Taxing up to the lakeshore [of Aeroplane Lake], several fellows came down to meet McCallum, including the RCMP Sergeant who was in charge of the cabin-based rescue team. When told that Hamilton had Klaben on board and that they'd been able to land close to the crash site and the SOS, things took a confusing turn. McCallum outlined Klaben's physical condition as he knew it and what she'd described of Flores' state. Now, with events coming on faster than anticipated, the Mountie in charge decided he urgently needed an air ambulance.

Though Hamilton had still not arrived with Klaben (he was about 20 minutes behind) the Sergeant insisted that McCallum fly to Watson Lake to get CP Air to send in an air ambulance. McCallum objected, reminding the Mountie that he had left his passenger [McNeill] back in the bush and needed to get him before returning to Watson Lake. At that point the Mountie said, "I'm ordering you to head in there right now. We'll take care of your passenger!" There was no question in anyone's mind that the most important issue was doing what was right for Klaben and Flores, so McCallum headed out.

When he arrived in Watson Lake, CP Air had already been informed of the need. Apparently Hamilton had radioed it in while airborne on his second leg. CP Air sent in a plane with a couple of seats removed to take the survivors on to Whitehorse.

Hamilton or another Super Cub apparently picked up McNeill after a couple of hours of waiting at the tamarack swamp.

Although he was back on the job by this time, it was obvious to McCallum, as the day pressed on, that news reporters stuck in Watson Lake were working overtime to make something out of the story. They were searching for every detail which could be put into sensational context. Unfortunately, in their grasping, they got aspects of the story wrong and ended up creating considerable discord in an otherwise harmonious community.

Erroneous press narrative, aided by Helen Klaben's account, had McCallum jumping the gun on the rescue, even abandoning his passenger [McNeill] in the process. The picture Klaben asked him to take was presented as a picture McCallum took for profit! Making matters still worse, local officials jumped on board the distorted outline of events and brought DOT [Dep't of Transportation] officials into the picture. Lines of loyalty among bush pilots, who knew what went on, placed them at serious odds with commercial flying, RCMP and government leadership for some time.

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Klaben herself had been taken to Whitehorse to be hospitalized, dealing with frostbite injuries she'd suffered. Had she carefully considered what hapened, she would have realized that McCallum's intervention brought them out of the crash site a good three or more days earlier than would otherwise have been the case.

With the blizzard that blew in two days later, Flores, Klaben and their dog-team rescuers would likely have been trapped at the crash site until the storm moved out of the area. While they may have been slightly more comfortable with the goods brought in by the rescue team, they would have continued in their isolation for those extra days. This realization did not escape other bush pilots, or the northerners whose ethic was to focus on the needs of the crash victims rather than press coverage and sensationalism.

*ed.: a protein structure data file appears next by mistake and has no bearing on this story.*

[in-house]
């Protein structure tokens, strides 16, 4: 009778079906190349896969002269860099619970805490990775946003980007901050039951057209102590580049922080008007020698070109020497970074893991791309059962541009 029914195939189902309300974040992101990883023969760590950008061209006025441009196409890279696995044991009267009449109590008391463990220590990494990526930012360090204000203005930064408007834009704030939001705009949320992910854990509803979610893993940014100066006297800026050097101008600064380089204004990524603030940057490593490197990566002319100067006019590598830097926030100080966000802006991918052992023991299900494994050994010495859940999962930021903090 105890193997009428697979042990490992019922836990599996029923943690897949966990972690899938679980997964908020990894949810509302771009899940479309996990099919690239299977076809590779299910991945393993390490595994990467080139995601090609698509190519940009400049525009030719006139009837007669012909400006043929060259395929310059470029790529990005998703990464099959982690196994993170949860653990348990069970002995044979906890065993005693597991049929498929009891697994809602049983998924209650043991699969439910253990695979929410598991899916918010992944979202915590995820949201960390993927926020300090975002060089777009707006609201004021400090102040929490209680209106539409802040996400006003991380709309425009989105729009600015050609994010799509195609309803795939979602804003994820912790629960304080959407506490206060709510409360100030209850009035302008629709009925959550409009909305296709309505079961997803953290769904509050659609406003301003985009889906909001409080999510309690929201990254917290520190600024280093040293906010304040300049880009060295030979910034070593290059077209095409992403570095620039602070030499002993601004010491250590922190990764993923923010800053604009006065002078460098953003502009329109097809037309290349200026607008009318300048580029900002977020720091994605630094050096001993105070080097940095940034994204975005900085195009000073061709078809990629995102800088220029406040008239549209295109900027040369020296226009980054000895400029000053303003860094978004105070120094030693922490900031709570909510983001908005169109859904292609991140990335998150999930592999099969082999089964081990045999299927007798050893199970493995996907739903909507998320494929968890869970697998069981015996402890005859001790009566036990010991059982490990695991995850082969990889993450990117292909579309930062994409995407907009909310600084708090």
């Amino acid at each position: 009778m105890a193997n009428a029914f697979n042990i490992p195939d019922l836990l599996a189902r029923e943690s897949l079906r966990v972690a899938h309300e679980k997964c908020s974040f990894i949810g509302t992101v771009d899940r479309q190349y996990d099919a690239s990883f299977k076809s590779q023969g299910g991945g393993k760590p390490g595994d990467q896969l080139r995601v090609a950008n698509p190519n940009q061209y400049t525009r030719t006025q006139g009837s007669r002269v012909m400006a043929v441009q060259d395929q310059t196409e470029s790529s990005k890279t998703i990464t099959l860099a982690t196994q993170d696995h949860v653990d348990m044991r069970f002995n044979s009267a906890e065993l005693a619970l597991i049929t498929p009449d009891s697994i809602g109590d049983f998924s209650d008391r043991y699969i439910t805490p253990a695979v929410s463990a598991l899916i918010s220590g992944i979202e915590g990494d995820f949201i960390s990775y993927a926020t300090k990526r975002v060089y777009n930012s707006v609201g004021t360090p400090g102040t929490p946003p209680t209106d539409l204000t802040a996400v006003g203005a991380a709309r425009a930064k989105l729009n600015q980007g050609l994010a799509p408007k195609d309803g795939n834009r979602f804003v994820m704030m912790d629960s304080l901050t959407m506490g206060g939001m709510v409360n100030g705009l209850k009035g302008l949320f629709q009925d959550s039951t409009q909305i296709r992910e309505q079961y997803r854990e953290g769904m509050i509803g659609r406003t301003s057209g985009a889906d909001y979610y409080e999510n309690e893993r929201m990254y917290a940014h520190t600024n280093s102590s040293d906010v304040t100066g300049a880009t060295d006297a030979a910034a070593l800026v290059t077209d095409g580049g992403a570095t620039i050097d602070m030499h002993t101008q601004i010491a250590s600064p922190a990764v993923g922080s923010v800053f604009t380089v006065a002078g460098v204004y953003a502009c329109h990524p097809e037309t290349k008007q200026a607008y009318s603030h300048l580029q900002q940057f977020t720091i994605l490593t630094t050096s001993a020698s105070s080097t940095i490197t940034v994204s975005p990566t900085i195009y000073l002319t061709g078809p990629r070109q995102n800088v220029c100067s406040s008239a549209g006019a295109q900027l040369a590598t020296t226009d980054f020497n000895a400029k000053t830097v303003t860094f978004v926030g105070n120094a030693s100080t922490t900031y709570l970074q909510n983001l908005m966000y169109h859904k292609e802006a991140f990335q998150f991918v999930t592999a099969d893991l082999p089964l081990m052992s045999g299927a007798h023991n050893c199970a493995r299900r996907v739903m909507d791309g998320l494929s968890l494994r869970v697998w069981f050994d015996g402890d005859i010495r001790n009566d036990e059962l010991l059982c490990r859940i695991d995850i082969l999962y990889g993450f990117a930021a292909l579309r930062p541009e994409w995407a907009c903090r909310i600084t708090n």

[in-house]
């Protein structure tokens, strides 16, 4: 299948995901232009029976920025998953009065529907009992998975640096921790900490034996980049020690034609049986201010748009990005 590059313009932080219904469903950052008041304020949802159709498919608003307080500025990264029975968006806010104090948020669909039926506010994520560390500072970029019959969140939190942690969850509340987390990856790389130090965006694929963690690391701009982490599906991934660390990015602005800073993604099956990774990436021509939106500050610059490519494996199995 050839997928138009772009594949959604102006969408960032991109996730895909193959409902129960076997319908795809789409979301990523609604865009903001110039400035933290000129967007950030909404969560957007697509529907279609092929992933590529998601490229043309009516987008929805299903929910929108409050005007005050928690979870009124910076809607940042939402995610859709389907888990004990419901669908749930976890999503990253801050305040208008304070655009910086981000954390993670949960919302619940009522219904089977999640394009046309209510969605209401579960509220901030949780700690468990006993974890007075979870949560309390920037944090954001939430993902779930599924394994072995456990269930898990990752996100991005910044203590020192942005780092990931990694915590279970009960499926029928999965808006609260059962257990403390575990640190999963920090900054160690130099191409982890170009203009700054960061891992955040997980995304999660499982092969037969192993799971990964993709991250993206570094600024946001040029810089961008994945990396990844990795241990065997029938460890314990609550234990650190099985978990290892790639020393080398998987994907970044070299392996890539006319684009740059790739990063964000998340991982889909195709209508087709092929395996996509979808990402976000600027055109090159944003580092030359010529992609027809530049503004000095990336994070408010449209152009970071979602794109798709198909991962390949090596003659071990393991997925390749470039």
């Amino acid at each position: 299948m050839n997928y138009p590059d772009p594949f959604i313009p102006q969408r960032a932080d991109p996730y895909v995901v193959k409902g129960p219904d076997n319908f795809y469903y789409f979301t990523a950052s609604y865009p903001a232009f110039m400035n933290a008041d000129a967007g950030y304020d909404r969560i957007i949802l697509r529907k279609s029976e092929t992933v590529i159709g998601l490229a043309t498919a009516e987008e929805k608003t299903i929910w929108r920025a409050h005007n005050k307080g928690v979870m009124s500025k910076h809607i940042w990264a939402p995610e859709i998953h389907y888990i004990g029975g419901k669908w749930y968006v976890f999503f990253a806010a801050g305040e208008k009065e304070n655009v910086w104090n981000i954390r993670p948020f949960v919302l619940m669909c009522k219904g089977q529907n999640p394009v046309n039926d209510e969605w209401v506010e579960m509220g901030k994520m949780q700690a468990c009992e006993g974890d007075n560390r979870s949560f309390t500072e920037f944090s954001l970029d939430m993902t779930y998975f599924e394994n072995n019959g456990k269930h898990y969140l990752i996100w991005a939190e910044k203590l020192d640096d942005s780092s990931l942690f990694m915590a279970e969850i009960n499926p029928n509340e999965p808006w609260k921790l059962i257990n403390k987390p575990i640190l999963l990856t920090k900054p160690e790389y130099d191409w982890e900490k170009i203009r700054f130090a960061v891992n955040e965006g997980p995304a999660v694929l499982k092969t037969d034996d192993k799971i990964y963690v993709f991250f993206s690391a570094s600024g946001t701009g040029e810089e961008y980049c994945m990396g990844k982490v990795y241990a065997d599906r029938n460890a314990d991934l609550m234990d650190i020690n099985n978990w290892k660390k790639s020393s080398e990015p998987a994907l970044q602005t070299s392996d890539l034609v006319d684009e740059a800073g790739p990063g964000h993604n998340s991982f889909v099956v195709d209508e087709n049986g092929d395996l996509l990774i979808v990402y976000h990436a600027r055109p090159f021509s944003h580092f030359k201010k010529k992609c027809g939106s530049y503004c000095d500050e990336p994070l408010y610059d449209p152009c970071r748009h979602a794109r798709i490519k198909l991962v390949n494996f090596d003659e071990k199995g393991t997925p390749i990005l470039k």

The Flores family were well aware of the notable intervention by McCallum in the rescue, despite his name having been left out of every account of the event, including Helen Klaben's book "I'm Alive". It remained so until 1998, when Ralph's two sons and daughter came to Watson Lake. They were there to see the crash site and to assess the possiblity of retrieving their Dad's plane.


While there, they held a town hall meeting, and a friend made sure McCallum attended. It was then, in the recollection of their Dad's account of rescue events, that they made it clear to McCallum and others that, over all the intervening years, they had known the truth.

As much as McCallum was delighted to realize the gratitude of the Flores family, they were equally eager to get to know the one whom their father spoke of as an angel who brought news that they were still in the land of the living. As a pilot, Ralph Flores was obviously aware of McCallum's determination, skill, and selflessness in landing where he did and in hiking into the crash site.

Within weeks of her return home, Flores' daughter, Lisa, sent McCallum a pair of pink sockx -- a good-humoured gesture of repayment for the socks dropped to Klaben so many years before.

On several occasions since the town hall meeting, McCallum has talked to Flores' two sons, one of whom is a commercial pilot. They took their Dad's plane to California and rebuilt it.


They now plan to fly the plane back to the crash site and, to reinforce their appreciation for what Jack did for their Dad, they've invited him to come along on that flight.

The Flores family in the final telling of the story, proved the press, local officials and some commercial flying interests wrong. As other bush pilots told McCallum at the time, "Every aspect of what you did, considering the circumstances, was the right thing to have done. Given another chance to do it again, you wouldn't -- couldn't -- do anything differently!"

~ end quoting from OLD BOLD PILOT FLYING THE NORTH by Jack McCallum ~

Connecticut Man Aided JFK in PT-109 Incident 70 Years Ago, by Corey Fyke, Aug 19, 2013